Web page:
Tag Your Dreams: Poems of Play and Persistence
Author: Jacqueline Jules
Illustrator: Iris Deppe
Published April 1st, 2020 by Albert Whitman & Company
Summary: Whether just trying out for the team or reaching for the Olympics, there’s something for every reader in this playful poetry collection! From baseball, basketball, and football to double-dutch, mini-golf, and turning a cartwheel, these poems look at facing fears, dreaming big, and never giving up. This well-rounded collection explores sports and play across all abilities and backgrounds.
About the Author: Jacqueline Jules has been writing poems since middle school. Her poetry has been published in over a hundred publications. She is also the author of more than forty books for young readers, including the Zapato Power series, the Sofia Martinez series, and Duck for Turkey Day. She lives in northern Virginia and enjoys giving poetry workshops to students, teachers, and anyone else who loves poetry as much as she does. To learn more, and to download free classroom materials, visit her online at jacquelinejules.com.
“Jules presents a plethora of possibilities as the theme of children at play provides the structure for a collection of poems that encourage and applaud. . . . Fun and games, with something deeper to think about.” —Kirkus
“If you are looking for lighthearted, joyous, and youthful poems about childhood, this is the perfect selection for your bookshelves.” —Booklist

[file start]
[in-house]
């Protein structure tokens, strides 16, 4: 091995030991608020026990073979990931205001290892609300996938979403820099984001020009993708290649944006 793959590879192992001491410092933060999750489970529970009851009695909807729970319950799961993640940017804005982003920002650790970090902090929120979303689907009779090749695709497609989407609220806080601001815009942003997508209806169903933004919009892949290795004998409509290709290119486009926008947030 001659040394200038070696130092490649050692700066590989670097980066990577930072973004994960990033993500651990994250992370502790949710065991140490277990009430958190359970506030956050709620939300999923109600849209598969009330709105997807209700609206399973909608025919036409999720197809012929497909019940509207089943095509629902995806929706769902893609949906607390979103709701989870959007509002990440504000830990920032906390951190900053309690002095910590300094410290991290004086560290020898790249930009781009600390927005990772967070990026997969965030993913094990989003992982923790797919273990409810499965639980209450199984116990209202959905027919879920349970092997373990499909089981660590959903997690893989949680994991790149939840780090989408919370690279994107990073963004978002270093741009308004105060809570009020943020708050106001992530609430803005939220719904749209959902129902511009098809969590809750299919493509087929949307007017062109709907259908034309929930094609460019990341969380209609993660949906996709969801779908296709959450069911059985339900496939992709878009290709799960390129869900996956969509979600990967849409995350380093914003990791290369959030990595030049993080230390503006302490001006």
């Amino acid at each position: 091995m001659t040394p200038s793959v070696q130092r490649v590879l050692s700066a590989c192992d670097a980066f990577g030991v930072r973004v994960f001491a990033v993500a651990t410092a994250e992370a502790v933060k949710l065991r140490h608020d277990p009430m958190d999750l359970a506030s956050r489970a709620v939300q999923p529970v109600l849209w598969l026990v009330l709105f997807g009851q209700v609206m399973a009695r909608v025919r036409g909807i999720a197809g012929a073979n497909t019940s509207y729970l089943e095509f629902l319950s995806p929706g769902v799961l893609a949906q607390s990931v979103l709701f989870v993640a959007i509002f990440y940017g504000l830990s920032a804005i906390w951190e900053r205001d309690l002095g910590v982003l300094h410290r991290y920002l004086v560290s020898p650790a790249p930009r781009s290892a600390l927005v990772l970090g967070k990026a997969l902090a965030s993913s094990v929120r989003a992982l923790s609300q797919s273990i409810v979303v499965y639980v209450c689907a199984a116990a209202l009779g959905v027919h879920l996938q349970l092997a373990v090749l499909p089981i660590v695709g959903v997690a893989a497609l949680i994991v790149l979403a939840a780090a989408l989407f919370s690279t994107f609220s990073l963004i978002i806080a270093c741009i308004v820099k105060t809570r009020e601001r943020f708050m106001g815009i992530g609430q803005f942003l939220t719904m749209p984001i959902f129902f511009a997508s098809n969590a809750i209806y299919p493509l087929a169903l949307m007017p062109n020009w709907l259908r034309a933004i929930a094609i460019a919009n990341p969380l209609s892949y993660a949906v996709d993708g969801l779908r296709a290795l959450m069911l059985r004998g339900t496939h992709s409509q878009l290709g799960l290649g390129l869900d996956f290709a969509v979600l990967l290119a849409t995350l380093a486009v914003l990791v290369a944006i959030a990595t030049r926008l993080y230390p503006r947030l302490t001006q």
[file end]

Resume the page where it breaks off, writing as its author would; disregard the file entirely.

Review: Happy National Poetry Month! To celebrate, I knew I had to highlight this wonderful poetry book for two reasons:
1) It combines playing and poetry which will help with the engagement of reading poetry. It also teaches great lessons.
2) During this time of sheltering in place, play and persistence are both things we definitely need to encourage!
Jacqueline Jules does such a fantastic job with adapting each poem to the activity she is writing about and the fun illustrations by Iris Deppe bring the play to life. This is a poem book I recommend specifically now but also for all classrooms to use and have to explore this playful poetry.
Teachers’ Tools for Navigation: While Jules’s book represents many playground and outdoor activities, it doesn’t include everything. Have students write their own poems of play about the activity they love to do the most. To challenge them, ask them to put a conflict in the poem that must be overcome, so the poem includes a lesson of persistence.
- Pick one of the activities written about that you have never done (that is reasonable to do). Do it then write a journal reflecting what it was like–maybe even try writing a poem about it!
- Find examples of figurative language, such as imagery or personification, in one of Jules’s poems.
- Which poem’s activity did you connect with the most?
- Which poem’s lesson did you connect with the most?
Read This If You Love: Poetry, Sports
**Thank you to Blue Slip Media for providing copies for review and giveaway!**